Sunday, April 26, 2009

The Beauty Myth

I've been reading The Beauty Myth by Naomi Wolf. The book, according to its cover, is about "how images of beauty are used against women". It's very thought-provoking, and you'll never look at fashion magazines in the same way again. I'd definitely recommend it for anyone to read, whatever your gender. One main criticism I had was that I would have liked to know if the Beauty Myth had any different effects on queer women, but I suppose that'll have to be another book. Anyway, a lot of us have wondered if our society has different views of asexual women and men. Wolf's answer is a good one, even in a book that claims all women have an overwhelmingly sexual side just waiting to be unleashed when we can stop worrying about how we look. She says:

We see that, sanctioned by the culture, men's sexuality simply is. They do not have to earn it with their appearance. We see that men's desire [or lack thereof--ily] precedes contact with women. It does not lie dormant waiting to spring into being only in response to a woman's will. (156)

I completely agree with this analysis, and think that greater freedom for women to choose our own sexual destinies will result in greater freedom for all genders to do the same. Wolf's answer seems to apply to any orientation. Like I've said before, women's sexualities, or lack thereof, are entirely our own. Just like our identities are our own. However, the "world order", as Wolf calls it, doesn't make that fact obvious. As a kid, it was hard to find female role models and archetypes that were as fiercely independent as I was. It's still hard-- while I have to search, men's are what a co-worker calls "low-hanging fruit". I know there are lots of women like me out there; we're just not portrayed. If we could all find each other and band together, the world order would be going down...which of course, it doesn't want. Wolf ends her book with this missive:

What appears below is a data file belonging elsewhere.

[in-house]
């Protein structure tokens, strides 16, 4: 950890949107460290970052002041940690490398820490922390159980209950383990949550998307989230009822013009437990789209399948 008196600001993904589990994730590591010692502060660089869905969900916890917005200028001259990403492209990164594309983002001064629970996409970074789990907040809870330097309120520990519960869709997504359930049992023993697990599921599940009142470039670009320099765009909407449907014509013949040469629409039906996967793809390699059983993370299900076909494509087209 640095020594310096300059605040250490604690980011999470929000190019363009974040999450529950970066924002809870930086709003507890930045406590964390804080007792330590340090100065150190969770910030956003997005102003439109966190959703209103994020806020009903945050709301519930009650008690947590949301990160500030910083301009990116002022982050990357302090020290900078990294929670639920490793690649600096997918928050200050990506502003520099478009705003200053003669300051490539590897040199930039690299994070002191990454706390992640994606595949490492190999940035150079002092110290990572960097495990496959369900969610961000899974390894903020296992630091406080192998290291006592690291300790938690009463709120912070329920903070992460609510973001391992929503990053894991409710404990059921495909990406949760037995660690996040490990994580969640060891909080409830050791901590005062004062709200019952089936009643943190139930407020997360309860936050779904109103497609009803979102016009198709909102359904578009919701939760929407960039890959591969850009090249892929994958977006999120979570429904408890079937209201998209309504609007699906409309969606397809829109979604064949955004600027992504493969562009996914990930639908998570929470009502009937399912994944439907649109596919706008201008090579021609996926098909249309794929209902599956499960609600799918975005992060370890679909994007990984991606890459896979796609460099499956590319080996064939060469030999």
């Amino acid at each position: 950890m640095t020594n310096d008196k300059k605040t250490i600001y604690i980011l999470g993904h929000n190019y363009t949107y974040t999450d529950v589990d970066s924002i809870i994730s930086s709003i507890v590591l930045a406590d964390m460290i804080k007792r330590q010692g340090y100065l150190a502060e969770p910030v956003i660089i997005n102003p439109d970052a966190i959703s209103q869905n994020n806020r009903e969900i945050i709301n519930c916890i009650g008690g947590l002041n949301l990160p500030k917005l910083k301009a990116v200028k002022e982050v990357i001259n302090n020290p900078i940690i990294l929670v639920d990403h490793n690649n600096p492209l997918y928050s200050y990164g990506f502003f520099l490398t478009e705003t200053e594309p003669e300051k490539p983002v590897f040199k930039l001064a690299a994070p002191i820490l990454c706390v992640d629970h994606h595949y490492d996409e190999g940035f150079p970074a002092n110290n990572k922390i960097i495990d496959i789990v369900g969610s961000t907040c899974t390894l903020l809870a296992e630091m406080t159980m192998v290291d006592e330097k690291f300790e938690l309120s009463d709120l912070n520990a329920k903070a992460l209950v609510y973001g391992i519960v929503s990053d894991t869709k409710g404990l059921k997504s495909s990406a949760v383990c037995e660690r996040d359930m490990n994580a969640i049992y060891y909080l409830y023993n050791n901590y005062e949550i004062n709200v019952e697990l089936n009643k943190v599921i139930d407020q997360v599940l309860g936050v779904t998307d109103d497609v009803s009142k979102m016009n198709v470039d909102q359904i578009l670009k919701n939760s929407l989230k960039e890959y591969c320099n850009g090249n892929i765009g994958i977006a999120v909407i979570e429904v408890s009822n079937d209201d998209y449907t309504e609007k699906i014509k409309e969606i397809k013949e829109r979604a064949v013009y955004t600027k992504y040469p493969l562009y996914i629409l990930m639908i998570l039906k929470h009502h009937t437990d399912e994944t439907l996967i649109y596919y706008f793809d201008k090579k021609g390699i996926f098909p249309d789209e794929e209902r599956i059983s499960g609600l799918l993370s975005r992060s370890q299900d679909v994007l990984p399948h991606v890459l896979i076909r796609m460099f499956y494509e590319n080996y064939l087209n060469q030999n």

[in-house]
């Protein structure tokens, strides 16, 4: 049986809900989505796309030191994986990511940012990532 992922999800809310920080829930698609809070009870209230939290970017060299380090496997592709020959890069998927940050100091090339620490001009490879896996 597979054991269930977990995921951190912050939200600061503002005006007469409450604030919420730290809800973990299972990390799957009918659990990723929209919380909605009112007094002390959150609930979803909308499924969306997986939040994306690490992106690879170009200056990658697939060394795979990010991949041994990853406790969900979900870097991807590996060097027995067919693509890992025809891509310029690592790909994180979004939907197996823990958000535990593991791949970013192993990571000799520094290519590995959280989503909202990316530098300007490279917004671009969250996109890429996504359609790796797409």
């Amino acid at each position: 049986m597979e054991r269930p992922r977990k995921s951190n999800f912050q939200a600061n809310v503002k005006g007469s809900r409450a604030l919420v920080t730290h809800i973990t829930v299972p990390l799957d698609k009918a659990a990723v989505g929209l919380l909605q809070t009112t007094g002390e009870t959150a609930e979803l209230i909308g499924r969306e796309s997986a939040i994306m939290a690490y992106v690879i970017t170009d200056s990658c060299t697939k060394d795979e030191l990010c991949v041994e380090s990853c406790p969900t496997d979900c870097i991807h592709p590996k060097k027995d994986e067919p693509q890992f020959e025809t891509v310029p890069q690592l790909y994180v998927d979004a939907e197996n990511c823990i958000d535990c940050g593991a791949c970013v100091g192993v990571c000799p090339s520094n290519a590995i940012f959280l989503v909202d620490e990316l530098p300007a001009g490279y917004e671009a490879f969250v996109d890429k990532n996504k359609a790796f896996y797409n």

Let's be shameless. Be greedy. Pursue pleasure. Avoid pain. Wear and touch and eat and drink what we feel like. Tolerate other women's choices. Seek out the sex we want and fight fiercely against the sex we do not want. Choose our own causes. And once we break through and change the rules so our sense of our own beauty cannot be shaken, sing that beauty and dress it up and flaunt it and revel in it: In a sensual politics, female is beautiful. (291)

Go girls, go!

(One more tangentially related thing: The Beauty Myth was written in 1991. Have we made any progress? Maybe a little...Wolf claims that women don't want men to love them "as they are", because we have so many imagined physical flaws. But, remember Colin Firth telling Renee Zellweger "I like you...just as you are" in the Bridget Jones movie, and suddenly every woman thought this was the sweetest, most romantic thing someone could possibly say? There may be no relation, but I just thought I'd mention it. Oh, Colin Firth...)

4 comments:

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Lanafactrix said...

Well . . . the line from Bridget Jones is a paraphrase of Darcy's super-awkward proposal in Pride and Prejudice. So one might say that the idea has been around for a couple hundred years at least.

Ily said...

It's interesting you mention P&P the book, because Wolf talks about Austen novels as examples of womens' literature trying to cope with the beauty myth. In books written by women from that time period, it was usually the not-as-pretty yet fiesty woman who won out. I wasn't familar with a lot of the books Wolf used as examples of this, but I do remember her mentioning Jo from Little Women, who sold her "one beauty", her hair, to help her family. Take that, beauty myth!

Susan Sanders said...

I'm afraid that in the almost 20 years since the book was written, the issues Wolf describes are much worse. Eating disorders are on the rise and starting earlier. More and more young celebrities find that if the starve themselves they will always be in the news. Plastic surgery is becoming so common, and these modified bodies and faces are served up as examples everywhere we look.
Especially among the young women. The ones I talk to accept these warped views of what they should look like. Many women I know in their 20's already think they need a breast lift!
And I believe a woman is judged by how well she fits the "ideal" more now than ever.